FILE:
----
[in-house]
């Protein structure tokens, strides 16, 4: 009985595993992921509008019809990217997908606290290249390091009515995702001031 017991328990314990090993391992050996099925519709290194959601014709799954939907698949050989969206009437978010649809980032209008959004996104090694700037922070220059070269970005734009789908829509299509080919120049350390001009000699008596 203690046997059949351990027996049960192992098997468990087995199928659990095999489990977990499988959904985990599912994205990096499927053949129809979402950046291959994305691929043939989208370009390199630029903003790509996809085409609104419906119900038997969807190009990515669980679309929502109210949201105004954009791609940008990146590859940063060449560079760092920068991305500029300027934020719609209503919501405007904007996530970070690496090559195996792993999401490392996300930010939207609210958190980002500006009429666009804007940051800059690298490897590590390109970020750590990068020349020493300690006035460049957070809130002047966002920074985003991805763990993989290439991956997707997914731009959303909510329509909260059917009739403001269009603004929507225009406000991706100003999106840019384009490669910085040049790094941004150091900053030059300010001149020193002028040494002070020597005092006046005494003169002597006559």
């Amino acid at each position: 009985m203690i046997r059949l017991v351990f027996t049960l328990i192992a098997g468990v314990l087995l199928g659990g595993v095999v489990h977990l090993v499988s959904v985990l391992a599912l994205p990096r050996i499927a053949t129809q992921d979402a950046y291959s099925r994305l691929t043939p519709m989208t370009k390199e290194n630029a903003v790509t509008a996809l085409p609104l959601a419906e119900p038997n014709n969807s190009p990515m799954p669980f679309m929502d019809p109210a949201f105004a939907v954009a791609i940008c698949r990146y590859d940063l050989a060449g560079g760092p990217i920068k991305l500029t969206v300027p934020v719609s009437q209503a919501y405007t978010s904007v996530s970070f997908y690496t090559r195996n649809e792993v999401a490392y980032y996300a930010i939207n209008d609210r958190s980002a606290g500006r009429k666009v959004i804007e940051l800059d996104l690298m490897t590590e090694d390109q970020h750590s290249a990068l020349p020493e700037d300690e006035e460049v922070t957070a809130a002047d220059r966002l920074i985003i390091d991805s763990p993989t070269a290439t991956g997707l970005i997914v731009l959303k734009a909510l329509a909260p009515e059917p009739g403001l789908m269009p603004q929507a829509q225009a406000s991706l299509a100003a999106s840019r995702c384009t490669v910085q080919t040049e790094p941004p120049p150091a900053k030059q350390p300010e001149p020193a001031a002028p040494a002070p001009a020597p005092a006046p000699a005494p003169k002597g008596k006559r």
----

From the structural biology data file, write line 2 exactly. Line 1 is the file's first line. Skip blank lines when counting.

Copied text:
């Protein structure tokens, strides 16, 4: 009985595993992921509008019809990217997908606290290249390091009515995702001031 017991328990314990090993391992050996099925519709290194959601014709799954939907698949050989969206009437978010649809980032209008959004996104090694700037922070220059070269970005734009789908829509299509080919120049350390001009000699008596 203690046997059949351990027996049960192992098997468990087995199928659990095999489990977990499988959904985990599912994205990096499927053949129809979402950046291959994305691929043939989208370009390199630029903003790509996809085409609104419906119900038997969807190009990515669980679309929502109210949201105004954009791609940008990146590859940063060449560079760092920068991305500029300027934020719609209503919501405007904007996530970070690496090559195996792993999401490392996300930010939207609210958190980002500006009429666009804007940051800059690298490897590590390109970020750590990068020349020493300690006035460049957070809130002047966002920074985003991805763990993989290439991956997707997914731009959303909510329509909260059917009739403001269009603004929507225009406000991706100003999106840019384009490669910085040049790094941004150091900053030059300010001149020193002028040494002070020597005092006046005494003169002597006559």